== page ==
It’s hard to find a video-game-to-movie adaptation that truly stands on its own as a great film. I’ll always argue that Silent Hill is an excellent horror movie no matter what anyone else says provided we don’t speak about the sequel, Revelation, but it seems that this is my personal exception to the rule and was by no means unanimously successful among movie-goers as well as fans of the games. The hierarchy of video game adaptations goes down and down from here, through the campy but occasionally enjoyable Resident Evil, Mortal Kombat, and Tomb Raider franchises, landing at the bottom of the deep, dark pit where the downright offensive and grotesque adaptation of Super Mario Bros. lies. 2016 threatens to break the curse of the video game adaptation (a phrase that countless movies have proudly declared in the past before running away with their tails between their legs) with the releases of the hugely anticipated Assassin’s Creed movie and before that, this one; an adaptation of the ridiculously popular, ridiculously huge MMORPG video game World of Warcraft. Does it truly “break the curse” as many others have tried and failed, or does it land in the pile of at-best-near-misses with every other adaptation to precede it?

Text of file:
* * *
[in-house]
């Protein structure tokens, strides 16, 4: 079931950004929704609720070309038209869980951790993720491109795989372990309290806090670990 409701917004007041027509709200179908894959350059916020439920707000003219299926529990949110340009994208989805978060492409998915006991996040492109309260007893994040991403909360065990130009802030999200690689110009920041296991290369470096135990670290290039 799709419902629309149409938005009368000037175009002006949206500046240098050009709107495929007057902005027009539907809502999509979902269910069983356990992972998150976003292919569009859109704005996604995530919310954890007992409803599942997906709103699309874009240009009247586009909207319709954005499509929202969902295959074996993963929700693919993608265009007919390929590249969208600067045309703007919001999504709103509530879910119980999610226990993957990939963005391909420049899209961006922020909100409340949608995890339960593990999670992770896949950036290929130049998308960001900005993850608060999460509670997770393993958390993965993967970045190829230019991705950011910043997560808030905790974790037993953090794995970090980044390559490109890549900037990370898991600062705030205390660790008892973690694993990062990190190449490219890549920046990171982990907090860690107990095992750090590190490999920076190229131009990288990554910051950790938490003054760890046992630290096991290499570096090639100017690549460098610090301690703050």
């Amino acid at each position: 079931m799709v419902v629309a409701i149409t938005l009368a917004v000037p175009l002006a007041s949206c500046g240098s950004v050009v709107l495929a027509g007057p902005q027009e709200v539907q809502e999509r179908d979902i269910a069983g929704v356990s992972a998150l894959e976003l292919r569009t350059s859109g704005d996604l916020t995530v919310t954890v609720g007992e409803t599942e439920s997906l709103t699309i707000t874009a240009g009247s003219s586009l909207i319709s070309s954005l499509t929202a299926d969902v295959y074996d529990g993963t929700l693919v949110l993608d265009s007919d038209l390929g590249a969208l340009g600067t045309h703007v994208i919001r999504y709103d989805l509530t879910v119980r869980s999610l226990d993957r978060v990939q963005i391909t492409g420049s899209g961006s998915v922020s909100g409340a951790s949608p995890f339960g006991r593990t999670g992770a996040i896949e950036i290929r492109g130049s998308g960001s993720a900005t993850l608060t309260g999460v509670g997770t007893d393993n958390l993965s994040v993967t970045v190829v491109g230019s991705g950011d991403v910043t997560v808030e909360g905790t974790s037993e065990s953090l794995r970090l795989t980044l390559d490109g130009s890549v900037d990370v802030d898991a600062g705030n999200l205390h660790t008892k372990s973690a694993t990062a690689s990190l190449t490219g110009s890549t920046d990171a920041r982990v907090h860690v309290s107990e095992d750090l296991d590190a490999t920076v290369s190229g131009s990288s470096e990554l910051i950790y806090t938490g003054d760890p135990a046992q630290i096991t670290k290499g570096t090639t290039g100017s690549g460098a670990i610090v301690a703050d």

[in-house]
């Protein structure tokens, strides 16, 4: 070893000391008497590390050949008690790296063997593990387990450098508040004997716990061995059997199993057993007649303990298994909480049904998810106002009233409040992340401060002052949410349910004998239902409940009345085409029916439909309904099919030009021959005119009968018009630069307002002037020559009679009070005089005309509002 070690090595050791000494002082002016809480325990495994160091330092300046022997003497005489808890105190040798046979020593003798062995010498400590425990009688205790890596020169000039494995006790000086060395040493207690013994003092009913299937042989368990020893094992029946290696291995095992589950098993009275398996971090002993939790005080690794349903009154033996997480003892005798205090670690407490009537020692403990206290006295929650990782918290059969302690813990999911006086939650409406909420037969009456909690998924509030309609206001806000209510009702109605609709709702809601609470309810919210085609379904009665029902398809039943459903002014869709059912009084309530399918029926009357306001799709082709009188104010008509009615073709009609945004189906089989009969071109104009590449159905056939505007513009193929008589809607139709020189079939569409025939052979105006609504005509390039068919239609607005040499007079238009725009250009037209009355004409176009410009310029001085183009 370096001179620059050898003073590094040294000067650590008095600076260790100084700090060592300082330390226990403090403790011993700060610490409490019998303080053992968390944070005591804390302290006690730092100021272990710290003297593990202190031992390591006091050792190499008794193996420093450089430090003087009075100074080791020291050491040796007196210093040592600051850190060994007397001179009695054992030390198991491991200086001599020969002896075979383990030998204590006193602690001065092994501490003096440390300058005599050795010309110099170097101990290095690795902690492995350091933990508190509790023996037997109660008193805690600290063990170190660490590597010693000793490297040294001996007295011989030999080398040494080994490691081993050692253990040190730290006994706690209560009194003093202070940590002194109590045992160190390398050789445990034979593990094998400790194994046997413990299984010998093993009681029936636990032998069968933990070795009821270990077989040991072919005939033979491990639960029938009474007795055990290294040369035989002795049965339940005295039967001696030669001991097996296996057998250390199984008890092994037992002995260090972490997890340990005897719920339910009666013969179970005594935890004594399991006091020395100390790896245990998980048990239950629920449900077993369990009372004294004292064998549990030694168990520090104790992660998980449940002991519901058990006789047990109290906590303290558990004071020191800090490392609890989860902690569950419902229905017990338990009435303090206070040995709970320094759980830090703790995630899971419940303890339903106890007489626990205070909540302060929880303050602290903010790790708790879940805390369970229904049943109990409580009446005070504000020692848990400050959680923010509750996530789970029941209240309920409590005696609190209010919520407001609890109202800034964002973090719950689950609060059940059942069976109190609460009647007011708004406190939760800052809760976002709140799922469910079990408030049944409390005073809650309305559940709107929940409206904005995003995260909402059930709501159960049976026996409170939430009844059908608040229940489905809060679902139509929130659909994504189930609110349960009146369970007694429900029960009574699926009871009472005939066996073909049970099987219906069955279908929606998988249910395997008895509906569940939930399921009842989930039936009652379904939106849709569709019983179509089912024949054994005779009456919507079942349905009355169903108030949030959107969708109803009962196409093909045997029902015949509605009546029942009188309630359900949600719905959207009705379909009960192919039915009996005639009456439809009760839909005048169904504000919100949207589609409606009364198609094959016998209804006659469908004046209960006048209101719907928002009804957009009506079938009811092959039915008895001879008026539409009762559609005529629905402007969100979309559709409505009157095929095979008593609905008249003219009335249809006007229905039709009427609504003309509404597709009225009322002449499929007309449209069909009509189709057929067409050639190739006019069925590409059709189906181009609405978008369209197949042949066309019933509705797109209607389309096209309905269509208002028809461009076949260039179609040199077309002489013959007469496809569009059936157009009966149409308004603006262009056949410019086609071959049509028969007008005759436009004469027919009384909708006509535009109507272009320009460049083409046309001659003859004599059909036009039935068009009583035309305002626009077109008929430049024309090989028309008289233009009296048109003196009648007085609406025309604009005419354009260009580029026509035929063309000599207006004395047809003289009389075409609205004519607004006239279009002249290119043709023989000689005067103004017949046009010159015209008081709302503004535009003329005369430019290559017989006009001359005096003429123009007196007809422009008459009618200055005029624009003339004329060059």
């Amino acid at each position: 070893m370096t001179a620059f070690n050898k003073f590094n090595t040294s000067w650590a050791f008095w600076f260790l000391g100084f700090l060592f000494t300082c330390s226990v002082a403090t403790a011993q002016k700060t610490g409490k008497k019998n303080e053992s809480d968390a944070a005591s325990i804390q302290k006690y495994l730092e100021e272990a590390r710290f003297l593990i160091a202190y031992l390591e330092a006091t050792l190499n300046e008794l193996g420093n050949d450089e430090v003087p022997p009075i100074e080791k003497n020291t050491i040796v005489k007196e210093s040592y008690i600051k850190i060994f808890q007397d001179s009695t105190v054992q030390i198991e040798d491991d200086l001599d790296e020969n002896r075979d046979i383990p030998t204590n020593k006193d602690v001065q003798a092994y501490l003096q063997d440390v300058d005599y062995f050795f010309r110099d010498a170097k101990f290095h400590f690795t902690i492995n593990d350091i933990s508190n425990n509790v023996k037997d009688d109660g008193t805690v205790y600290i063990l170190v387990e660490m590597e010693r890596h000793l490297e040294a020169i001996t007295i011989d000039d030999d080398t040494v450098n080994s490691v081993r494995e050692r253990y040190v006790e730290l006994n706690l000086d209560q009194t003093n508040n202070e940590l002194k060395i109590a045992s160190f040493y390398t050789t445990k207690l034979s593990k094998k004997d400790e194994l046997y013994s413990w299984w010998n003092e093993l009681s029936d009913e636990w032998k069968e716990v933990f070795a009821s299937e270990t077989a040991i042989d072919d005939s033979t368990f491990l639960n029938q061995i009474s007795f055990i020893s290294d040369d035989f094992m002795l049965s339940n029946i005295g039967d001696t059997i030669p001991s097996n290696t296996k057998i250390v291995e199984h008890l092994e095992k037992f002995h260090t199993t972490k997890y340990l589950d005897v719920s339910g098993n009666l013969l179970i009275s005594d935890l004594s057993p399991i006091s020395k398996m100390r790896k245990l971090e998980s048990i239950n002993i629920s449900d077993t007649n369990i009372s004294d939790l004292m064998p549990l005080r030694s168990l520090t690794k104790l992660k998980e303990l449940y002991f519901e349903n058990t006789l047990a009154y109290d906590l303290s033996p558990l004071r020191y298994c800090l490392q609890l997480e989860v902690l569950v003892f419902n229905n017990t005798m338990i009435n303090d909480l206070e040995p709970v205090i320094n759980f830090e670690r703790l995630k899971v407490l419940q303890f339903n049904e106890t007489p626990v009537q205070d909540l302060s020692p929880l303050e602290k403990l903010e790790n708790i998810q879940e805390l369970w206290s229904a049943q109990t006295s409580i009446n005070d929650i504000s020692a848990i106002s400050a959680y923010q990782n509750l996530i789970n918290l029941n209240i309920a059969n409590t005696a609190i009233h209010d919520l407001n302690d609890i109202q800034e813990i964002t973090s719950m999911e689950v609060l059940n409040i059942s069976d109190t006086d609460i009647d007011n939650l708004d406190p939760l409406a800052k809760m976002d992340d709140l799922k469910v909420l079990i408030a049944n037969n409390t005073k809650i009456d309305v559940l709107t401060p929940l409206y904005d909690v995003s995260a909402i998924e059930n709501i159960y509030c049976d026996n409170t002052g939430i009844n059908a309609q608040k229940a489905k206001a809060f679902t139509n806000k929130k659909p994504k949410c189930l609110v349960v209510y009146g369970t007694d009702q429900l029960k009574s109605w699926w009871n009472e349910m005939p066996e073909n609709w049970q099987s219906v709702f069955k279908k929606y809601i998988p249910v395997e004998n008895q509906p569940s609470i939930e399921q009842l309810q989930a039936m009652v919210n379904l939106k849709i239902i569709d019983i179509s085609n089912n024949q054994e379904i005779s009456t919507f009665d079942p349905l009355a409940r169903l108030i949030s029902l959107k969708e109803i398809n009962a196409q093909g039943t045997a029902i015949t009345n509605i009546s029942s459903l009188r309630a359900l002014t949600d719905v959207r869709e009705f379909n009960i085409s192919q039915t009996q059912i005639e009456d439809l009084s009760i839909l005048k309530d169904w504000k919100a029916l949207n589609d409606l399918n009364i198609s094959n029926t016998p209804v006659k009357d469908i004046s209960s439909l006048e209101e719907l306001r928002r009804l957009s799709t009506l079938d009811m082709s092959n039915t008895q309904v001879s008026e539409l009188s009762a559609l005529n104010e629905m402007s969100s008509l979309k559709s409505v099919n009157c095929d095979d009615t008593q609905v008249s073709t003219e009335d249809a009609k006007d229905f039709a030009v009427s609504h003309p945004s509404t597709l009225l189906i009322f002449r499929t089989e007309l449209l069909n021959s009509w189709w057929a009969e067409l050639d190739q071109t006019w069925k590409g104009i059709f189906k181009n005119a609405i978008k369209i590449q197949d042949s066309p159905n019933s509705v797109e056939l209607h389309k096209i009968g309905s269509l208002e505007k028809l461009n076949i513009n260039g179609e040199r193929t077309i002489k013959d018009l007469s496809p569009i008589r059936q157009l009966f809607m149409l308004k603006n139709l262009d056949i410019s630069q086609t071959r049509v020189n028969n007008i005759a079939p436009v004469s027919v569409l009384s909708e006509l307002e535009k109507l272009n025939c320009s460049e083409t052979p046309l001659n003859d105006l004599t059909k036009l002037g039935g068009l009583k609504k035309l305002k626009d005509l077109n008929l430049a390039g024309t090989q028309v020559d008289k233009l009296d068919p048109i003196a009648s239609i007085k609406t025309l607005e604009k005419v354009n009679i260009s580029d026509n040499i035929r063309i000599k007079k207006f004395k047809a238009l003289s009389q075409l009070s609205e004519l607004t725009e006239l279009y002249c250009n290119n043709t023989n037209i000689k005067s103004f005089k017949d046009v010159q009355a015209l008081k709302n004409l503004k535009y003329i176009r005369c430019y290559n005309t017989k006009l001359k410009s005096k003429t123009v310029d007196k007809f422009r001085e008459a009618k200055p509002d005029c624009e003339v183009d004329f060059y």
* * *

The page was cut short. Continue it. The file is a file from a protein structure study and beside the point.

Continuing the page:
Warcraft is high fantasy, there is no way of avoiding that. The story follows various orc clans that have been united into a single Horde by the Shaman Gul’dan in order to travel through a magical portal powered by the life force of living creatures to the human realm of Azeroth because their realm, Draenor, is polluted and dead. Naturally the king of Azeroth is not too chuffed when the Orcs start raiding villages across the realm, and so sets out to stop them, assisted by the Guardian Mage, Medivh. The film doesn’t even take a modern Game of Thrones-style approach where it is a very human drama set in a fantasy world; director Duncan Jones dives headfirst into the fantasy, forcing us to accept that magic and monsters are very real and ever-present in this world. This works to the film’s advantage, because it doesn’t feel like it’s trying to dumb down the fantasy elements from the games to appease cynical audiences, and certainly doesn’t seem to be copying the style of other successful fantasy franchises from recent years.While Lord of the Rings certainly didn’t shy away from fantastic elements this movie is much more gleeful and action-packed. With a bright visual style that allows anything magical to glow neon colours and larger-than-life monsters to scatter humans like ragdolls in battle scenes that certainly don’t hold back on the violence yet still somehow manage to get the family friendly certifications, this really feels like what filmmakers of the 80’s would have created had they access to the visual effects of today.